Chinese teas are so diverse that it would be challenging if not impossible to write a paragraph that accurately depicts their diversity. Some major varieties to come out of China include blacks like Keemun, Yunnan Red, and Lapsang souchong, oolongs like Tie Guan Yin, Se Chung, Feng Huang Dancong, and the Wuyi oolongs, whites like Shou Mei, white peony, and silver needle, greens like Bi Luo Chun, dragonwell, and gunpowder, and also Pu-erh, an aged tea. Many of these styles are now produced in other parts of the world as well.

Indian Teas:

The two most famous types of Indian tea are Darjeeling and Assam. Both are generally black teas, and are named for the regions in which they are produced. Assam, grown at a lower elevation, is a powerful black tea with a strong malty character, and is one of the key ingredients in strong breakfast blends like Irish Breakfast. Darjeeling teas, on the other hand, are grown at a higher altitude, have a lighter character, and are a favorite for English afternoon tea. Less well-known worldwide, but still important, are Nilgiri teas, grown at high elevations in southern India. Recently, India has begun producing a few green, white, and oolong teas as well, especially in Darjeeling.

Ceylon Teas from Sri Lanka:

Ceylon is simply an older term for Sri Lanka, and Ceylon tea just refers to tea grown in Sri Lanka. Like India, Sri Lanka produces mostly black tea, although it has also recently expanded into green teas. Sri Lanka is an island, and has diverse topography. As the topography changes, so does the climate, and thus, Ceylon teas grown in different parts of the island have radically different characters.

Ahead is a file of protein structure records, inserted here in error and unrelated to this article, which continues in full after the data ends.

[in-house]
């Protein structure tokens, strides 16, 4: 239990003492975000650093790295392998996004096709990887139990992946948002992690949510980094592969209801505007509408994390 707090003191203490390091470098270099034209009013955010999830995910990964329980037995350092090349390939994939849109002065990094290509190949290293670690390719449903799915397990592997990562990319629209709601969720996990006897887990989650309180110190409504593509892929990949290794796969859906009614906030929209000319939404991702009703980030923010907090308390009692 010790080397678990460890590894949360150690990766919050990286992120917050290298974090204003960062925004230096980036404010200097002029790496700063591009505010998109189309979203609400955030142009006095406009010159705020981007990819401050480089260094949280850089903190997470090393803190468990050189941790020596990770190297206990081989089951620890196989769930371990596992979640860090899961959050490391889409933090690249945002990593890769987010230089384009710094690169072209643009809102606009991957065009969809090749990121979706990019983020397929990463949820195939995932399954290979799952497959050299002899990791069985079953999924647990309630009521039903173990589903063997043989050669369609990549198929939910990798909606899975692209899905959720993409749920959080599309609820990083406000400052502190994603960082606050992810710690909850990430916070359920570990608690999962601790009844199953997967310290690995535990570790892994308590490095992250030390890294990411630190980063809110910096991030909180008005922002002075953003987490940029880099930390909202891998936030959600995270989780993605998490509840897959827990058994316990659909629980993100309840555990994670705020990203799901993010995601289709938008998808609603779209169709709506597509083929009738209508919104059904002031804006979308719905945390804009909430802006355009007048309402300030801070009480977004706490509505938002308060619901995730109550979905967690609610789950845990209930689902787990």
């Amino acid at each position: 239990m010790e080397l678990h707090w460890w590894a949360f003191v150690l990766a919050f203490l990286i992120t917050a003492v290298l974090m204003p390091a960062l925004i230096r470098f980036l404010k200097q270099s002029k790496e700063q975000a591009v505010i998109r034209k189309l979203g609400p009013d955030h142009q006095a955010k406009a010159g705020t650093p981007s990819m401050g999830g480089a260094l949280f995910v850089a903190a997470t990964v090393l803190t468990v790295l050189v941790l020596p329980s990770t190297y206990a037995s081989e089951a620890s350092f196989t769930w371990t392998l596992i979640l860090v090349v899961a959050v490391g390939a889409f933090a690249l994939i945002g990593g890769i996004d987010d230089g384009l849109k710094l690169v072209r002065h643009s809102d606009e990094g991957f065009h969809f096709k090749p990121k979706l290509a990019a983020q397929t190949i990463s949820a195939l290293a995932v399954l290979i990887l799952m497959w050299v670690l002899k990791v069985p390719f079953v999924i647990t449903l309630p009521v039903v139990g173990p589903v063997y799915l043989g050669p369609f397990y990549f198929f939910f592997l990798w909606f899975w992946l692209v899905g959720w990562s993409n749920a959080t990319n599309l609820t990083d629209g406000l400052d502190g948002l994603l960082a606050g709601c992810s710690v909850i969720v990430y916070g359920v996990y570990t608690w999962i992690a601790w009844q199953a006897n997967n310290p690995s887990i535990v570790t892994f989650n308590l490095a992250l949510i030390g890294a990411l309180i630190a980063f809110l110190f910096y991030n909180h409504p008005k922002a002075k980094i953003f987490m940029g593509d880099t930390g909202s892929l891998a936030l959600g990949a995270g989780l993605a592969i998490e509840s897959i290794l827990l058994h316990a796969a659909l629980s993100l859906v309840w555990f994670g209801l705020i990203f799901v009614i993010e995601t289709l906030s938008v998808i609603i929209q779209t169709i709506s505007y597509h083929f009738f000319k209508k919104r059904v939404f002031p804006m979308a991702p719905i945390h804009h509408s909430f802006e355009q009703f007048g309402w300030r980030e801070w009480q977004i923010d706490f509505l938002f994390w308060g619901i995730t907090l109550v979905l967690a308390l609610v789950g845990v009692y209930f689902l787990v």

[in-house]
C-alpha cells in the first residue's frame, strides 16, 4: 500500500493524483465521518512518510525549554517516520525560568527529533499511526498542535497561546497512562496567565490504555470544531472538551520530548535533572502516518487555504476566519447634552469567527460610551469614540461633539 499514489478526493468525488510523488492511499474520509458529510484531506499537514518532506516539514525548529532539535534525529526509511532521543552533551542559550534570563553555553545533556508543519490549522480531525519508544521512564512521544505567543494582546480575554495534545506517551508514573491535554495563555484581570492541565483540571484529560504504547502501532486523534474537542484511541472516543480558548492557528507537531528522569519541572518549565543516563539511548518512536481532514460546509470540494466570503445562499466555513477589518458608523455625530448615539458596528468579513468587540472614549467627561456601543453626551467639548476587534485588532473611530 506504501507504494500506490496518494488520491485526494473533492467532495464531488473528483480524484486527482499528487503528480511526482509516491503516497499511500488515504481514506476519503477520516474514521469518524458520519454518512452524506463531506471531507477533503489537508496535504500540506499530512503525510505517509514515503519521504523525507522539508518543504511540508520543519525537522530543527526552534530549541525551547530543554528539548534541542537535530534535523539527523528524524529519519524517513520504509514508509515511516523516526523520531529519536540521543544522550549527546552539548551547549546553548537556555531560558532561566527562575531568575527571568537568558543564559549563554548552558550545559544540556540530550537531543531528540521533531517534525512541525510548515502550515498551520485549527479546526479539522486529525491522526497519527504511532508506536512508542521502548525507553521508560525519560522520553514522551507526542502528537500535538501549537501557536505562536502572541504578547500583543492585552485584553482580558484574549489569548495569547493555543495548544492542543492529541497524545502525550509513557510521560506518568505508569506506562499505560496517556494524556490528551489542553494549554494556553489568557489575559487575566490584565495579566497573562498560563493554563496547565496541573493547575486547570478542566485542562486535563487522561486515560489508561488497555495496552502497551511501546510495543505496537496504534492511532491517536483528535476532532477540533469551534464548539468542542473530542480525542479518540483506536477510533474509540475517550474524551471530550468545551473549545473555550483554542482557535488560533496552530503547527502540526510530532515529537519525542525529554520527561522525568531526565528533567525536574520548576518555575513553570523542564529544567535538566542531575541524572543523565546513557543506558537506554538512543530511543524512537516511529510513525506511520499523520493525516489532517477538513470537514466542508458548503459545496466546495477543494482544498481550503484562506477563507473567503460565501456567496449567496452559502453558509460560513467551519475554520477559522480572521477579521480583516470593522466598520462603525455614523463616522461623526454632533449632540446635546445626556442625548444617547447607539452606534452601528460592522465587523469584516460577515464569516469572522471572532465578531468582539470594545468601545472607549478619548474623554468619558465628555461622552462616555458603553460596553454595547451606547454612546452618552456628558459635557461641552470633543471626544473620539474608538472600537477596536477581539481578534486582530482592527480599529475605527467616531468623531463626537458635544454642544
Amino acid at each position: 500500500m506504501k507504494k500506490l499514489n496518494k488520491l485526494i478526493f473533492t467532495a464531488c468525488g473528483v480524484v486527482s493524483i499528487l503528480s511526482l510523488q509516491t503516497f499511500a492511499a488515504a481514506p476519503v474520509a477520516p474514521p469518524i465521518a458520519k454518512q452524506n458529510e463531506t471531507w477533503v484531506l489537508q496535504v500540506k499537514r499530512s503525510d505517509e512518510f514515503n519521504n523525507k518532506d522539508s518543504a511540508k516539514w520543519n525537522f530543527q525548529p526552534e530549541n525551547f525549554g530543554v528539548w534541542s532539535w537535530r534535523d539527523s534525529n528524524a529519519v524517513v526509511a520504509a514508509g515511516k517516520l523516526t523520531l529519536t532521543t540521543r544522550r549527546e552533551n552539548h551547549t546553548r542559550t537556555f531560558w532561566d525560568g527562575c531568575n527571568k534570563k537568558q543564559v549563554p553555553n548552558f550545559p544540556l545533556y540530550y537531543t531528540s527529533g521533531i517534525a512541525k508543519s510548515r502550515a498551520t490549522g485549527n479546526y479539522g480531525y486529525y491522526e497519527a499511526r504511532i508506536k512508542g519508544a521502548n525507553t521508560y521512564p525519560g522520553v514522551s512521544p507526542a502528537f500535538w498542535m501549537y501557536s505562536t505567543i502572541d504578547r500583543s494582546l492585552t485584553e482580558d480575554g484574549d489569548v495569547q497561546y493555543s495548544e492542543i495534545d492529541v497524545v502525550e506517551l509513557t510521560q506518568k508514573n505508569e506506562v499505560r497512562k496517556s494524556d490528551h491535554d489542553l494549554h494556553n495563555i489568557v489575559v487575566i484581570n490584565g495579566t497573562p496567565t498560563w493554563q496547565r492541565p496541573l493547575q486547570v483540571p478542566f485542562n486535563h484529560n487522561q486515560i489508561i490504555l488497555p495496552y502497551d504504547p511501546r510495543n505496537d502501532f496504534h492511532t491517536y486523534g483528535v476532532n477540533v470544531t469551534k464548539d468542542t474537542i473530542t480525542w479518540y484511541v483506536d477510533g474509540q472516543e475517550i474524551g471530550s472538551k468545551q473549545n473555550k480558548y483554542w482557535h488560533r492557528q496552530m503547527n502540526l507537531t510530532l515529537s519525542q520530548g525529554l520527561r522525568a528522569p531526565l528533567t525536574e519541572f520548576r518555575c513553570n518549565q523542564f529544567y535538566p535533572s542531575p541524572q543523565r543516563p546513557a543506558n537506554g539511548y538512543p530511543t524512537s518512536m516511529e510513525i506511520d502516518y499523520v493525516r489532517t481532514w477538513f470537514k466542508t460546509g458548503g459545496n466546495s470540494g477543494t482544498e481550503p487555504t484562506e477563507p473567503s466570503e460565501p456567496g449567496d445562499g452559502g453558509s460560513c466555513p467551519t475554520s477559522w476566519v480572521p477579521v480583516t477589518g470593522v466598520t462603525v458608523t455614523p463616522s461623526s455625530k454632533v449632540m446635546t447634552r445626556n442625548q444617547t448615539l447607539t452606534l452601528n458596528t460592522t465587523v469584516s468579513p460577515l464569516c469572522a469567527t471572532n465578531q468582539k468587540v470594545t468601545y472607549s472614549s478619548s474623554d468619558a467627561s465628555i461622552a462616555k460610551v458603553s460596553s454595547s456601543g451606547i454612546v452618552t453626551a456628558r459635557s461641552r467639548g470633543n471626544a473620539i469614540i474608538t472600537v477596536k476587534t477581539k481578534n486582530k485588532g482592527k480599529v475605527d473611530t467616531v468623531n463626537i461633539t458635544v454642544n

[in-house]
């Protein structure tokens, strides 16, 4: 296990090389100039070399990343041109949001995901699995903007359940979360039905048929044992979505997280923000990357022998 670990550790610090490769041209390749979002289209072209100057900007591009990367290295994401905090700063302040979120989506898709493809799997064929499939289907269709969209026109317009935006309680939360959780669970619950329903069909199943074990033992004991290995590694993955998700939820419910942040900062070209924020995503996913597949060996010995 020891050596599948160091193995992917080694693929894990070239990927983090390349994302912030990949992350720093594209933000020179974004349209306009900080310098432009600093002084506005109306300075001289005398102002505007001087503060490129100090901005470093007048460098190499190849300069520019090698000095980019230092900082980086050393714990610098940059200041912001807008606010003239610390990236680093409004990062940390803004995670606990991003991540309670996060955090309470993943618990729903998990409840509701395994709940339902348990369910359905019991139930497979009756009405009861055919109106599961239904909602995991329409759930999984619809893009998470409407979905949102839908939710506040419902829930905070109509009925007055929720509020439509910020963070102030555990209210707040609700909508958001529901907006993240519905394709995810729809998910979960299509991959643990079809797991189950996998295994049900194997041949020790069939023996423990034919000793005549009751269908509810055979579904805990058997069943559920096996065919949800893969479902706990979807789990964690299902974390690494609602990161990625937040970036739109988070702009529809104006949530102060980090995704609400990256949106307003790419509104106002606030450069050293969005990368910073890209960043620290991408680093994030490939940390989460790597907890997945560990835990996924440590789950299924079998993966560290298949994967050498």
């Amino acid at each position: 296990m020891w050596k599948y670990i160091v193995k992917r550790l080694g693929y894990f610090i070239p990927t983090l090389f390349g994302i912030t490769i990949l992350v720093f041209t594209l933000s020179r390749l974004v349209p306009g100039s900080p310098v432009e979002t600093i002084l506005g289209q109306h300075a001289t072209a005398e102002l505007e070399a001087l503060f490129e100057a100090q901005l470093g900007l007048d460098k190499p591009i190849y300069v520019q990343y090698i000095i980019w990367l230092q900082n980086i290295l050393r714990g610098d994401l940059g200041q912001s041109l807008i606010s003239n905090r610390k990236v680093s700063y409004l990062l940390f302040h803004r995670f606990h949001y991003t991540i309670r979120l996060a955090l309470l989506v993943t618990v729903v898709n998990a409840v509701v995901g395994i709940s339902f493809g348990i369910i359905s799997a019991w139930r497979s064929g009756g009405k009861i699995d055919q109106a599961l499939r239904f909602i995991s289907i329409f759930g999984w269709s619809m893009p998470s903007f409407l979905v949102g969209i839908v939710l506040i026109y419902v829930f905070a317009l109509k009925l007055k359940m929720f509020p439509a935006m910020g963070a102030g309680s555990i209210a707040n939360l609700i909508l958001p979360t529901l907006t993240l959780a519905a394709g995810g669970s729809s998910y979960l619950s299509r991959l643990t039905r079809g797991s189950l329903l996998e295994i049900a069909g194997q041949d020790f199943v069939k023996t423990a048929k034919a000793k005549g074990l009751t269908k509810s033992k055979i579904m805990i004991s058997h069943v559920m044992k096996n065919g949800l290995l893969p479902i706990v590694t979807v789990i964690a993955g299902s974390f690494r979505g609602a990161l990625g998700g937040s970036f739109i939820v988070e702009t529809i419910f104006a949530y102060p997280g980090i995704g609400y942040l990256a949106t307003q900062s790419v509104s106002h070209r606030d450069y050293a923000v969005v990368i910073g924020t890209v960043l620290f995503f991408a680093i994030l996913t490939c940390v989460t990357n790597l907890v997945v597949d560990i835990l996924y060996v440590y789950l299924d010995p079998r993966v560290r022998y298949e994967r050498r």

Japanese Green Teas:

Japan produces and consumes almost exclusively green tea. In contrast to Chinese green teas, which are pan-fired, Japanese green teas are steamed, giving them very different qualities of taste and aroma. The leaf of Japanese green teas tends to be more flaky, and the aroma more vegetal, often even seaweedy. Some styles of Japanese tea include sencha, bancha, kukicha (twig tea), hojicha (roasted green tea), genmaicha (brown rice tea), gyokuro, and matcha (a powdered green tea used in the Japanese tea ceremony).

Taiwan, Capital of the Oolongs:

Taiwan, in the tea world, is often referred to as Formosa. Although oolong originated in China, Taiwan is the origin of many of the world's best oolongs nowadays. Taiwanese oolong ranges from darker-colored, more oxidized varieties, such as oriental beauty or bai hao oolong (which is sometimes just labelled generically as Formosa oolong), through the intermediate amber oolongs, to jade oolong, and pouchong, an oolong that is barely oxidized and closely resembles green tea. Taiwan's tropical climate allows the tea plant to be grown at higher elevations than elsewhere in the world, producing high mountain oolongs with unique and highly desirable characteristics of aroma and flavor.